Purpose: We evaluated the role of perineural invasion identified on prostate needle biopsy as a predictor of prostate specific antigen (PSA) recurrence after radical prostatectomy.
Materials and methods: Between 1993 and 1998 radical prostatectomy was performed in 319 consecutive patients. Prostate needle biopsies were reviewed in all cases. We compared perineural invasion with other preoperative parameters, including digital rectal examination, PSA and biopsy Gleason score, for the ability to predict PSA recurrence with recurrence defined as any serum PSA level greater than 0.2 ng./ml.
Results: Perineural invasion was identified on 77 of 319 preoperative prostate biopsies (24%). There was PSA recurrence in 46 patients (14.4%) at a mean followup of 25.4 months (range 0.2 to 62.1). Perineural invasion statistically correlated with PSA recurrence. Kaplan-Meier analysis revealed disease-free survival rates of 24 versus 64% when perineural invasion was and was not present in the prostate biopsy (p = 0.0003, log rank 12.92). Multivariate analysis demonstrated that perineural invasion (p = 0.012) and PSA (p = 0.005) were independent preoperative predictive factors of PSA recurrence. When perineural invasion was compared with postoperative parameters, including disease stage, surgical margins and seminal vesicle invasion, it was not an independent predictor because it closely correlated with tumor stage.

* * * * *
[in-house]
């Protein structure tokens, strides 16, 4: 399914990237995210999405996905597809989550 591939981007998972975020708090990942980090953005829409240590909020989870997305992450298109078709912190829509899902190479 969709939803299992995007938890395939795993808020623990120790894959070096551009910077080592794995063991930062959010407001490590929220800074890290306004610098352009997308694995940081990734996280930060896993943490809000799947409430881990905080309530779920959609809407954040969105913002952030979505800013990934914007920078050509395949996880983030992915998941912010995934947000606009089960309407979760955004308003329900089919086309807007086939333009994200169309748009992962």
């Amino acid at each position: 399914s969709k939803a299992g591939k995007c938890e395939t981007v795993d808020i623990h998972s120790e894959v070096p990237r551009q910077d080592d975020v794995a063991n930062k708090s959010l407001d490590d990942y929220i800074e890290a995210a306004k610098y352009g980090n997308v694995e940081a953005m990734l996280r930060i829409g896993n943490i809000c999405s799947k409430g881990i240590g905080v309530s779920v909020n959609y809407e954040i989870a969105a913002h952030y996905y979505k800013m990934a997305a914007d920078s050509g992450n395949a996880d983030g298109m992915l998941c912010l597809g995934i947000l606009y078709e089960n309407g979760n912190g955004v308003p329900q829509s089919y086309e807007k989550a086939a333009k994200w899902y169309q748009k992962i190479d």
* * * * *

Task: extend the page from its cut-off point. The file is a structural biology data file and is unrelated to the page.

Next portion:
Conclusions: Perineural invasion on preoperative prostate needle biopsy is a strong independent predictor of PSA recurrence in patients in whom prostate cancer was treated with radical prostatectomy.